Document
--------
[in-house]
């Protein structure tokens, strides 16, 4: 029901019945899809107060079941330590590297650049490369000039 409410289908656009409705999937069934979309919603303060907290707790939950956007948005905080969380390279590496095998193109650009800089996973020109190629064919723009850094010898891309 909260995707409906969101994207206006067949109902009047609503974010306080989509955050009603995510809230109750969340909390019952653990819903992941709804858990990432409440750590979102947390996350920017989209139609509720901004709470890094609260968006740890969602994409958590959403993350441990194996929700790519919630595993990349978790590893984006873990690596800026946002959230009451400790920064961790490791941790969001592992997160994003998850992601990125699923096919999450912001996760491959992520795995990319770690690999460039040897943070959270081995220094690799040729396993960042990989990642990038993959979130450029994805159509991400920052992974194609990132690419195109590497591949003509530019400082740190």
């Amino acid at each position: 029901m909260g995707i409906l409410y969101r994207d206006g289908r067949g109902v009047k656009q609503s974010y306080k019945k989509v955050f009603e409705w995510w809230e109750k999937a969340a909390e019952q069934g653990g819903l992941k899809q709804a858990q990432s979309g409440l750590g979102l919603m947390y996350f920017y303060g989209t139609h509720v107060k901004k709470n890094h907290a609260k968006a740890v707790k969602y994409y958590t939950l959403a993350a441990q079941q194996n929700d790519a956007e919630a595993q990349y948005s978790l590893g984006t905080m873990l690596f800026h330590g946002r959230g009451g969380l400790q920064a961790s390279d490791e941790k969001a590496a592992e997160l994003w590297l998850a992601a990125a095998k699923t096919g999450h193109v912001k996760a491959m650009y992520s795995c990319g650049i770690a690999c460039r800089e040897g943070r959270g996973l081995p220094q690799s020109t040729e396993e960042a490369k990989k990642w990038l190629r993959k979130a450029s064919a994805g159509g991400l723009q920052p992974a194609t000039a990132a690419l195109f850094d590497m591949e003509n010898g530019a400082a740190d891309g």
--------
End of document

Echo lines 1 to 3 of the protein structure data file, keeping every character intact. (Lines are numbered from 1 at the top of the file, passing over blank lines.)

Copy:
[in-house]
């Protein structure tokens, strides 16, 4: 029901019945899809107060079941330590590297650049490369000039 409410289908656009409705999937069934979309919603303060907290707790939950956007948005905080969380390279590496095998193109650009800089996973020109190629064919723009850094010898891309 909260995707409906969101994207206006067949109902009047609503974010306080989509955050009603995510809230109750969340909390019952653990819903992941709804858990990432409440750590979102947390996350920017989209139609509720901004709470890094609260968006740890969602994409958590959403993350441990194996929700790519919630595993990349978790590893984006873990690596800026946002959230009451400790920064961790490791941790969001592992997160994003998850992601990125699923096919999450912001996760491959992520795995990319770690690999460039040897943070959270081995220094690799040729396993960042990989990642990038993959979130450029994805159509991400920052992974194609990132690419195109590497591949003509530019400082740190």
């Amino acid at each position: 029901m909260g995707i409906l409410y969101r994207d206006g289908r067949g109902v009047k656009q609503s974010y306080k019945k989509v955050f009603e409705w995510w809230e109750k999937a969340a909390e019952q069934g653990g819903l992941k899809q709804a858990q990432s979309g409440l750590g979102l919603m947390y996350f920017y303060g989209t139609h509720v107060k901004k709470n890094h907290a609260k968006a740890v707790k969602y994409y958590t939950l959403a993350a441990q079941q194996n929700d790519a956007e919630a595993q990349y948005s978790l590893g984006t905080m873990l690596f800026h330590g946002r959230g009451g969380l400790q920064a961790s390279d490791e941790k969001a590496a592992e997160l994003w590297l998850a992601a990125a095998k699923t096919g999450h193109v912001k996760a491959m650009y992520s795995c990319g650049i770690a690999c460039r800089e040897g943070r959270g996973l081995p220094q690799s020109t040729e396993e960042a490369k990989k990642w990038l190629r993959k979130a450029s064919a994805g159509g991400l723009q920052p992974a194609t000039a990132a690419l195109f850094d590497m591949e003509n010898g530019a400082a740190d891309g």